American cities, and examines the controversies that arise from the conflicting
demands placed on them. Shannon Mattern tells a very important story in a highly
readable way.

Fred Lerner, author of Libraries through the Ages and The Story of Libraries: From the Invention of Writing to the Computer Age

An academic look at the changing architecture of libraries.

Sara Pearce

The New Downtown Library

CONTENTS

Preface
Acknowledgments

1. All Things to All People: The Public Library and Its Multiple Identities
2. A New Chapter: The Third Wave of Library Design
3. The Downtown Library, Urban Sprawl, and the Information Age
4. Form for Function: The Architecture of New Libraries
5. Reinventing the Public Square: Libraries and Nonmedia Programming
6. Open Stacks: Negotiating Space for Media
7. Away from the Desk: New Modes of Librarianship

Conclusion

Notes

Index

The New Downtown Library

UMP blog - How do libraries keep up with their communities as their work changes with the times?

It was only a decade ago that America’s public libraries were still enjoying their “third wave” of major construction (the first boom was during the Carnegie era, and the second, at mid-century). High-profile architects were designing innovative library buildings for downtowns that were undergoing dramatic renewals. Throughout the 90s and early aughts, many libraries regarded their construction projects as opportunities to work through critical questions regarding their institution’s functions and identity: What role did these buildings play in their cities? What were their obligations to their multiple publics, and how could the building provide space to serve those publics’ needs, while also honoring the library’s obligations to its collections and infrastructure? How would libraries balance their provisions for both “old” media and “new”? How would they create buildings that are flexible, functional, and full of light – and that reflect their cities’ evolving identities?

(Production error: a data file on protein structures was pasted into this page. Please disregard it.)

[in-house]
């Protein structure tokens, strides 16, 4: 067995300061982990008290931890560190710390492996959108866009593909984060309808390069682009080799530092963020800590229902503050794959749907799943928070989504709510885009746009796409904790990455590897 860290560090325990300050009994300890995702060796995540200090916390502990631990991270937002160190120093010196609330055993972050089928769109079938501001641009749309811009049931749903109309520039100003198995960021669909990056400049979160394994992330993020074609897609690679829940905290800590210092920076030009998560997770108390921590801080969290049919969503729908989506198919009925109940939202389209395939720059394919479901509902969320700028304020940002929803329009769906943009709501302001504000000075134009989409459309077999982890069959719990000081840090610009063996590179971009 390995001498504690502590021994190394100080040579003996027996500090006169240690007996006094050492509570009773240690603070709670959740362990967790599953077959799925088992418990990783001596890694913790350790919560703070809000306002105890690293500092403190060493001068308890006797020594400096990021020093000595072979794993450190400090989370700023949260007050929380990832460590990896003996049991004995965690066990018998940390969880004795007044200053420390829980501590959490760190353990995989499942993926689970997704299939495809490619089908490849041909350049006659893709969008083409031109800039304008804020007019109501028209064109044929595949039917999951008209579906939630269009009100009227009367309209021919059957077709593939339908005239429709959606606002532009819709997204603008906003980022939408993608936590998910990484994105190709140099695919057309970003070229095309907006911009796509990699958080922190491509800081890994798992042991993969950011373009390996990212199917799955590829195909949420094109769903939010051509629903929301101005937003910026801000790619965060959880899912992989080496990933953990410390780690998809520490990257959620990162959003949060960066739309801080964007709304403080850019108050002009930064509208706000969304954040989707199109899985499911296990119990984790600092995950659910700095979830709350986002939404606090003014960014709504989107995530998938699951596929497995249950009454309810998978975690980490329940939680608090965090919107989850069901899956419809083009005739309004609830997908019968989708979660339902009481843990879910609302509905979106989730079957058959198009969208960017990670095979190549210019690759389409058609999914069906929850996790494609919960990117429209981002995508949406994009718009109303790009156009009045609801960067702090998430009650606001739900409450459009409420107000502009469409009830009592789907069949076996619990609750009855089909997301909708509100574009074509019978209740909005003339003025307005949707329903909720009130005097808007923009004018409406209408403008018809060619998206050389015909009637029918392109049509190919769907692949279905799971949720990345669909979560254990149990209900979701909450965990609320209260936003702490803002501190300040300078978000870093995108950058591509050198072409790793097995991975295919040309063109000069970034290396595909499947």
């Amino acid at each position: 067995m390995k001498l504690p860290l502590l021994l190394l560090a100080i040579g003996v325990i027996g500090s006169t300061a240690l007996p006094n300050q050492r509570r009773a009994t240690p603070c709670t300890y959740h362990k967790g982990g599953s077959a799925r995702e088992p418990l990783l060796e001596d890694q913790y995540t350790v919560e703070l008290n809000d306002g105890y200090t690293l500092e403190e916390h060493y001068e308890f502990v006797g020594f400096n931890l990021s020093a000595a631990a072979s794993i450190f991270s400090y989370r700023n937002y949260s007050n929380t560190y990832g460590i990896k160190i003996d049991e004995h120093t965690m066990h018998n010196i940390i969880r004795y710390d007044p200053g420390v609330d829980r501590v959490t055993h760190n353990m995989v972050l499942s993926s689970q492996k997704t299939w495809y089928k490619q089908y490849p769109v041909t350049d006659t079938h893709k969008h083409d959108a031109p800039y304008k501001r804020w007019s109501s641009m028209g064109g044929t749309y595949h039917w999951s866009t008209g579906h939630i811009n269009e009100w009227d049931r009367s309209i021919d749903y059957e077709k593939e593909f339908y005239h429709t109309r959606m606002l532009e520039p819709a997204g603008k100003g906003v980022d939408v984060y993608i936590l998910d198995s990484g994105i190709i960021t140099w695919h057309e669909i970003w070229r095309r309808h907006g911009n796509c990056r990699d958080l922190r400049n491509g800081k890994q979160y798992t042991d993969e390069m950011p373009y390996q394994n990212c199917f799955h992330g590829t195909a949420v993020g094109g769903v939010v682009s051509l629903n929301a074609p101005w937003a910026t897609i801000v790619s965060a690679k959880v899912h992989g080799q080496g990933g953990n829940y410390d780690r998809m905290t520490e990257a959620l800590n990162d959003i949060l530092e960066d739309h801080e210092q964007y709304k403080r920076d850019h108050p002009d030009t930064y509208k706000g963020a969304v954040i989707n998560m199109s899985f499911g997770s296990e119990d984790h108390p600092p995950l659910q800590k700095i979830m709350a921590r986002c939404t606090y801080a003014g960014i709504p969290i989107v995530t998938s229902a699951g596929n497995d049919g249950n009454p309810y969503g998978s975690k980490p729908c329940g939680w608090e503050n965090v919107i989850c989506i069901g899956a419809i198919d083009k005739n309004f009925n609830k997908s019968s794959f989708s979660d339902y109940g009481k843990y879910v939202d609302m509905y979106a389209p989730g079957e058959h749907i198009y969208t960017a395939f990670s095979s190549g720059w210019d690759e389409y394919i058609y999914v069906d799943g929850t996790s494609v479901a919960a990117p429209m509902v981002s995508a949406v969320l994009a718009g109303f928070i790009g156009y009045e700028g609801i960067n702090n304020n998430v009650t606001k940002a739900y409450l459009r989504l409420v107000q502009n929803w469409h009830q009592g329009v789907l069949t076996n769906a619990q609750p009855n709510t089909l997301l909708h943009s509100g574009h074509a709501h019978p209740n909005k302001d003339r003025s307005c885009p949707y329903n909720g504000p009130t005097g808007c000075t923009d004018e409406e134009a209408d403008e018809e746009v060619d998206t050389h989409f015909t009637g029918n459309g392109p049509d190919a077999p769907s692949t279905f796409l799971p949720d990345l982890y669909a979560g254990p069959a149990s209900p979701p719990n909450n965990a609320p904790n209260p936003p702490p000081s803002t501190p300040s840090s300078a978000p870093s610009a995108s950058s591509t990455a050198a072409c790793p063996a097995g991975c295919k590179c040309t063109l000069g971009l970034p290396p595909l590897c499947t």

Read the full article.